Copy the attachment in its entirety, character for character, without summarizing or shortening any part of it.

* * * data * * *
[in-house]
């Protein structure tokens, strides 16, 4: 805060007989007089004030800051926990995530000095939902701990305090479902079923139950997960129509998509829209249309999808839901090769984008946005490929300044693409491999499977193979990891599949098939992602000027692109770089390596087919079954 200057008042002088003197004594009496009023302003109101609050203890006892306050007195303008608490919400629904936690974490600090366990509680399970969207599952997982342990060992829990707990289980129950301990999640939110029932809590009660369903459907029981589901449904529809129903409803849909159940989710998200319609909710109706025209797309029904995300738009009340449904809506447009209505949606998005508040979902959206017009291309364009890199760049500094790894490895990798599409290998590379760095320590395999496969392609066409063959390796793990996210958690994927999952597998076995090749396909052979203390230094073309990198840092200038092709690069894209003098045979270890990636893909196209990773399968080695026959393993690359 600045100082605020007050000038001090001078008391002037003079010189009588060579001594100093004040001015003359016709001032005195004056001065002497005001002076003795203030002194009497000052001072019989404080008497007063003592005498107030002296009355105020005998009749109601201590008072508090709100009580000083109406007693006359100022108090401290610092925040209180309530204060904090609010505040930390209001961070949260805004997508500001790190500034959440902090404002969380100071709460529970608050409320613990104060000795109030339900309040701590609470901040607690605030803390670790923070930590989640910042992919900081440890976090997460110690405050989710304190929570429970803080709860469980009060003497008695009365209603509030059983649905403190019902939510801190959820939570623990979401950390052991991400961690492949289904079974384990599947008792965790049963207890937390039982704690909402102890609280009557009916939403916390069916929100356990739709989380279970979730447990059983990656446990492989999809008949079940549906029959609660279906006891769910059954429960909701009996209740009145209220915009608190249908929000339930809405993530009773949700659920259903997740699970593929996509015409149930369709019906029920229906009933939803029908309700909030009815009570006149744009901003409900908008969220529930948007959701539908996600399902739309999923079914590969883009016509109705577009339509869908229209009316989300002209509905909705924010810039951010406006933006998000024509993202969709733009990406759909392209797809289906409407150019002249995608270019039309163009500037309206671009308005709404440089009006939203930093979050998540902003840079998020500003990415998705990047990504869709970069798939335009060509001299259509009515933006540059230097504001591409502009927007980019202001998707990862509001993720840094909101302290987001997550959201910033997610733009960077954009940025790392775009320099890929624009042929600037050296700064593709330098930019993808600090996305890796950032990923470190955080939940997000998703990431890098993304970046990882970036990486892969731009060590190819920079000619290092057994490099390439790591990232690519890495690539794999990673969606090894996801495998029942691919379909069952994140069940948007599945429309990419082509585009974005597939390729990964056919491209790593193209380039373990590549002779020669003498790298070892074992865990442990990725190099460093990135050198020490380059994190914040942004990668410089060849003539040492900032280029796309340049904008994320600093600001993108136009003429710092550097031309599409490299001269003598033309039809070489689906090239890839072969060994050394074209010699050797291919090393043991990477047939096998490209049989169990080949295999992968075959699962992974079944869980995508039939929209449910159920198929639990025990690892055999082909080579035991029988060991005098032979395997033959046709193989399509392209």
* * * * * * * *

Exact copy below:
[in-house]
């Protein structure tokens, strides 16, 4: 805060007989007089004030800051926990995530000095939902701990305090479902079923139950997960129509998509829209249309999808839901090769984008946005490929300044693409491999499977193979990891599949098939992602000027692109770089390596087919079954 200057008042002088003197004594009496009023302003109101609050203890006892306050007195303008608490919400629904936690974490600090366990509680399970969207599952997982342990060992829990707990289980129950301990999640939110029932809590009660369903459907029981589901449904529809129903409803849909159940989710998200319609909710109706025209797309029904995300738009009340449904809506447009209505949606998005508040979902959206017009291309364009890199760049500094790894490895990798599409290998590379760095320590395999496969392609066409063959390796793990996210958690994927999952597998076995090749396909052979203390230094073309990198840092200038092709690069894209003098045979270890990636893909196209990773399968080695026959393993690359 600045100082605020007050000038001090001078008391002037003079010189009588060579001594100093004040001015003359016709001032005195004056001065002497005001002076003795203030002194009497000052001072019989404080008497007063003592005498107030002296009355105020005998009749109601201590008072508090709100009580000083109406007693006359100022108090401290610092925040209180309530204060904090609010505040930390209001961070949260805004997508500001790190500034959440902090404002969380100071709460529970608050409320613990104060000795109030339900309040701590609470901040607690605030803390670790923070930590989640910042992919900081440890976090997460110690405050989710304190929570429970803080709860469980009060003497008695009365209603509030059983649905403190019902939510801190959820939570623990979401950390052991991400961690492949289904079974384990599947008792965790049963207890937390039982704690909402102890609280009557009916939403916390069916929100356990739709989380279970979730447990059983990656446990492989999809008949079940549906029959609660279906006891769910059954429960909701009996209740009145209220915009608190249908929000339930809405993530009773949700659920259903997740699970593929996509015409149930369709019906029920229906009933939803029908309700909030009815009570006149744009901003409900908008969220529930948007959701539908996600399902739309999923079914590969883009016509109705577009339509869908229209009316989300002209509905909705924010810039951010406006933006998000024509993202969709733009990406759909392209797809289906409407150019002249995608270019039309163009500037309206671009308005709404440089009006939203930093979050998540902003840079998020500003990415998705990047990504869709970069798939335009060509001299259509009515933006540059230097504001591409502009927007980019202001998707990862509001993720840094909101302290987001997550959201910033997610733009960077954009940025790392775009320099890929624009042929600037050296700064593709330098930019993808600090996305890796950032990923470190955080939940997000998703990431890098993304970046990882970036990486892969731009060590190819920079000619290092057994490099390439790591990232690519890495690539794999990673969606090894996801495998029942691919379909069952994140069940948007599945429309990419082509585009974005597939390729990964056919491209790593193209380039373990590549002779020669003498790298070892074992865990442990990725190099460093990135050198020490380059994190914040942004990668410089060849003539040492900032280029796309340049904008994320600093600001993108136009003429710092550097031309599409490299001269003598033309039809070489689906090239890839072969060994050394074209010699050797291919090393043991990477047939096998490209049989169990080949295999992968075959699962992974079944869980995508039939929209449910159920198929639990025990690892055999082909080579035991029988060991005098032979395997033959046709193989399509392209």